# Fast and fabulous Fibonacci functions

11 min read

The Fibonacci sequence is a classic in computer science, often used to benchmark raw computing power (when written recursively) or to demonstrate the difference between iterative and recursive approaches. It also serves as one of the best examples of the power of memoization when written in its recursive form. Even for a single calculation, a Fibonacci function will call itself with the same parameters many times when written naively.

Simply put, `fib(n) = fib(n - 1) + fib(n - 2)`

, with `fib(0) = 0`

and `fib(1) = 1`

. The sequence is infinite and only defined for `n > 0`

.

## Recursive

Read section RecursiveThe simplest recursive solution hardcodes the `n = 0`

and `n = 1`

conditions and simply calls itself exactly as in the mathematical notation. As this is a recursive function, it must be defined with `function [name]`

.

```
function fib(n) {
return n < 2 ? n : fib(n - 1) + fib(n - 2);
}
Array.from({ length: 29 }, (_, i) => fib(i + 1));
```

### Memoized recursive

Read section Memoized recursiveThis memoized approach is orders of magnitude faster and not much harder to write with the logical nullish assignment operator. By initializing the value for `fib(0)`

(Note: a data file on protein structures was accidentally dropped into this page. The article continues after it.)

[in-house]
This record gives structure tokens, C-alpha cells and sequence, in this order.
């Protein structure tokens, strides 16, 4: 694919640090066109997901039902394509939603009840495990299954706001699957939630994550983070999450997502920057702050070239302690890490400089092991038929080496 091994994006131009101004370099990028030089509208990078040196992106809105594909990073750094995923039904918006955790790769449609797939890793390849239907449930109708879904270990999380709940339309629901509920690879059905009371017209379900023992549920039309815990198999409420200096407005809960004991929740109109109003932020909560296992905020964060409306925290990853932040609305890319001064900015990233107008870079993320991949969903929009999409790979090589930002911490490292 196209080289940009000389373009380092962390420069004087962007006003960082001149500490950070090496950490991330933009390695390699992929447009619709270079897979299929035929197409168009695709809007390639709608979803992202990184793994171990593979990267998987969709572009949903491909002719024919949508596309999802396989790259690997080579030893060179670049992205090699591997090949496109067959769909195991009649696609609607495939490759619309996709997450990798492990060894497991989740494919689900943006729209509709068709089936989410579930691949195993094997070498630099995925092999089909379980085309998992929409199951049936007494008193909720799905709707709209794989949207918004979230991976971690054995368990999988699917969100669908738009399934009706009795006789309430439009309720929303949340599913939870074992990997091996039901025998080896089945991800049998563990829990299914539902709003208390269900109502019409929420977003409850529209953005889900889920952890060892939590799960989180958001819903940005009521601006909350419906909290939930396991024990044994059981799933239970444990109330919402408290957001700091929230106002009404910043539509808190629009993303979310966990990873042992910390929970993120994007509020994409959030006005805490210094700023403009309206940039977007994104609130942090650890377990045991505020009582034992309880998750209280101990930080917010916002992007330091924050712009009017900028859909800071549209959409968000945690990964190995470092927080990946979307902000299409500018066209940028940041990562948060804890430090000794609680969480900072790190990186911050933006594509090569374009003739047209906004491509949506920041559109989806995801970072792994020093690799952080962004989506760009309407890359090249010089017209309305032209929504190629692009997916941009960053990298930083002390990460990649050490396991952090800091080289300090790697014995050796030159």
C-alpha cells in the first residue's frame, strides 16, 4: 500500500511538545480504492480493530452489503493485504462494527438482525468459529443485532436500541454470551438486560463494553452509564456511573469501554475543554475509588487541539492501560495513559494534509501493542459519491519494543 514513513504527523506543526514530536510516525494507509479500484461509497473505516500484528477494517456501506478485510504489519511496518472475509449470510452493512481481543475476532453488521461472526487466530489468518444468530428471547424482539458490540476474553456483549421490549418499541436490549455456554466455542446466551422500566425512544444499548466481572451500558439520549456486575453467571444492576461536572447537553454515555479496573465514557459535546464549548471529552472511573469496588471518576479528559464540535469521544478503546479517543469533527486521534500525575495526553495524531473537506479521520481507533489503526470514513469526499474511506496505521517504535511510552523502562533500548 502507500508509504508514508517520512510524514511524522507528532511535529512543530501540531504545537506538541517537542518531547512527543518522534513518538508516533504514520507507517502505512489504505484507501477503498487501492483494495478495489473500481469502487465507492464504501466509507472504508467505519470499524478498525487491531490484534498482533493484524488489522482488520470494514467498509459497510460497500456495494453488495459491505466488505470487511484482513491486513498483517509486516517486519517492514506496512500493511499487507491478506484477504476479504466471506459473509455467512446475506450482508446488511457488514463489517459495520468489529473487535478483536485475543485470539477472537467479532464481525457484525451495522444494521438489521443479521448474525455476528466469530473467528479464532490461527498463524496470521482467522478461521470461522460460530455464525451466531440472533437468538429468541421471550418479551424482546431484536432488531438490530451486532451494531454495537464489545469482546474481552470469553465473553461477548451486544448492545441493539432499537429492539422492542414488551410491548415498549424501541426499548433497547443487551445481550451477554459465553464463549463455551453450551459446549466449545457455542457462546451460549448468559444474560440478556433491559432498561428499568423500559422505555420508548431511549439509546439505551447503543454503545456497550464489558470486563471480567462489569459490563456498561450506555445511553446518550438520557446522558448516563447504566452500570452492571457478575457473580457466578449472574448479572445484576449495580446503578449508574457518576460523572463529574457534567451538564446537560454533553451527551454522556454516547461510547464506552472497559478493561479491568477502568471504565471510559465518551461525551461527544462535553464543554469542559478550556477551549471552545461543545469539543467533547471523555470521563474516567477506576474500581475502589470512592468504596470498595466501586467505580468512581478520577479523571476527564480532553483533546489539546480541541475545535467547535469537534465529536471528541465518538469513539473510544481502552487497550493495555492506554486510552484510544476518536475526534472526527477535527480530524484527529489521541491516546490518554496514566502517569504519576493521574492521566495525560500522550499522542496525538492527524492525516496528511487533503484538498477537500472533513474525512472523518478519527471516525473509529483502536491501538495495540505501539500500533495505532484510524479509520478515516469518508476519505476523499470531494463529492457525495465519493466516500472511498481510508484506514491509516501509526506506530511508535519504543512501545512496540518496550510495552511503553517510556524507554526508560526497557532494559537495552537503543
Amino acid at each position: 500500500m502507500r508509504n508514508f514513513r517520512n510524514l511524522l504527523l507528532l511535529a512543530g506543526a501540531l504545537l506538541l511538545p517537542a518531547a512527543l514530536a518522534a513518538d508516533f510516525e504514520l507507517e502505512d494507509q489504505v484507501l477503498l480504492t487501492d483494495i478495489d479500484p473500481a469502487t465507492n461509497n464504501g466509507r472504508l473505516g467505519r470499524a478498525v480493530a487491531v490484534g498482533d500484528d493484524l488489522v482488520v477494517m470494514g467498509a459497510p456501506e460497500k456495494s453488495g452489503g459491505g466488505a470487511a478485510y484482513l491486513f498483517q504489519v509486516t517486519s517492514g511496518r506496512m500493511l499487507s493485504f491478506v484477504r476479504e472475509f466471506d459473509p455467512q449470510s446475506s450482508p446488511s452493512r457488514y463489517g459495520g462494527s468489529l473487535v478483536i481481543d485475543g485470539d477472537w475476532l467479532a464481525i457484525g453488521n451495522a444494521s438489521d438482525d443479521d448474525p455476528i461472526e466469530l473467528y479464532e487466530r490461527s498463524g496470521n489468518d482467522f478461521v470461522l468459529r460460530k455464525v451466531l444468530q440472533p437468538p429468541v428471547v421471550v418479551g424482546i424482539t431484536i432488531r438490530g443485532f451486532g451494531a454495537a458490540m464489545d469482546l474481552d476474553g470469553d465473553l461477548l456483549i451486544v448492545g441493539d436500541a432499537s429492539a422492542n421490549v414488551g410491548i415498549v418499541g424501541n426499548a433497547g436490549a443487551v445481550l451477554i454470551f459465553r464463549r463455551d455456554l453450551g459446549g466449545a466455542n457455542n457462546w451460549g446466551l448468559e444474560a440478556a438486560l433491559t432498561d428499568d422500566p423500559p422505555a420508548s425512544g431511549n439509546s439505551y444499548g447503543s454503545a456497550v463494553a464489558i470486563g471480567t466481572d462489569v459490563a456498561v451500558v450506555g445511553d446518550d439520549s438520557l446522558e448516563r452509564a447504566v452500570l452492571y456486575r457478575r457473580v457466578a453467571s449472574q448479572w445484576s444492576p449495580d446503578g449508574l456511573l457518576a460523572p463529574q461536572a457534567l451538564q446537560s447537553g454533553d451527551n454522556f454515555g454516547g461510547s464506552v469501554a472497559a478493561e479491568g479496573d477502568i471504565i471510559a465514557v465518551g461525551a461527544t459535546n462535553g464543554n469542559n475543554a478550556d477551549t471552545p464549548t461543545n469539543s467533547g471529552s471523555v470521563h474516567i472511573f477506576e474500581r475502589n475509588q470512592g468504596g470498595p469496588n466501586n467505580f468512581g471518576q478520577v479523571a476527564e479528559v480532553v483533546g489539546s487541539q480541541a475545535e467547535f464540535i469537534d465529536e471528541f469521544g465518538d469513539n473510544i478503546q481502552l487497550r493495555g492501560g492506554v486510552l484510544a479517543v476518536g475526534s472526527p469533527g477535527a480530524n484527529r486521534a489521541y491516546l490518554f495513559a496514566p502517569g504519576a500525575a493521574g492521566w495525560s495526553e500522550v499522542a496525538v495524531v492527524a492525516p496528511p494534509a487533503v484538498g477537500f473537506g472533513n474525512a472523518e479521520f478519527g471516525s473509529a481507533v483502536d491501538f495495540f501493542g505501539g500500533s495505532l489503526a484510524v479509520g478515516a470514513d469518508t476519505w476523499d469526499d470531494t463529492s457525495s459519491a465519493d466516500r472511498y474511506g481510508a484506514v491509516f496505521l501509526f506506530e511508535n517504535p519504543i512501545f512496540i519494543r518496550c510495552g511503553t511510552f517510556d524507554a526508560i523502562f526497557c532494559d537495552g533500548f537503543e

and `fib(1)`

, it becomes a straightforward assign-or-calculate operation.

```
const fibN = { 0: 0, 1: 1 };
function fib(n) {
return (fibN[n] ??= fib(n - 1) + fib(n - 2));
}
```

### The impact of memoization

Read section The impact of memoizationA recursive version without memoization is outright irresponsible and should only be used for benchmarking purposes. The example below highlights the difference in function calls, each of which has a high cost.

```
let naiveCalls = 0;
function fibNaive(n) {
naiveCalls += 1;
return n < 2 ? n : fibNaive(n - 1) + fibNaive(n - 2);
}
let memoCalls = 0;
const fibN = { 0: 0, 1: 1 };
function fibMemo(n) {
memoCalls += 1;
return (fibN[n] ??= fibMemo(n - 1) + fibMemo(n - 2));
}
fibNaive(25);
fibMemo(25);
[naiveCalls, memoCalls];
```

JavaScript engines are full of optimizations which are especially targeted for hot code like this. Many of these optimizations no longer function when `fibNaive`

is instrumented with a global add of `naiveCalls`

. Try to run it yourself with a higher value; bet too high, and you won’t get to see the answer.

## Iterative

Read section IterativeThis iterative approach simply uses an array with `fib(0)`

and `fib(1)`

pre-defined and adds additional numbers in the sequence to the end. .at() is used to concisely get the last two elements in the array. `fib(0)`

is sliced off in this example to keep parity with the other solutions.

```
const nums = [0, 1];
for (let i = 1; i < 29; i += 1) nums.push(nums.at(-1) + nums.at(-2));
nums.slice(1);
```

## Golden ratio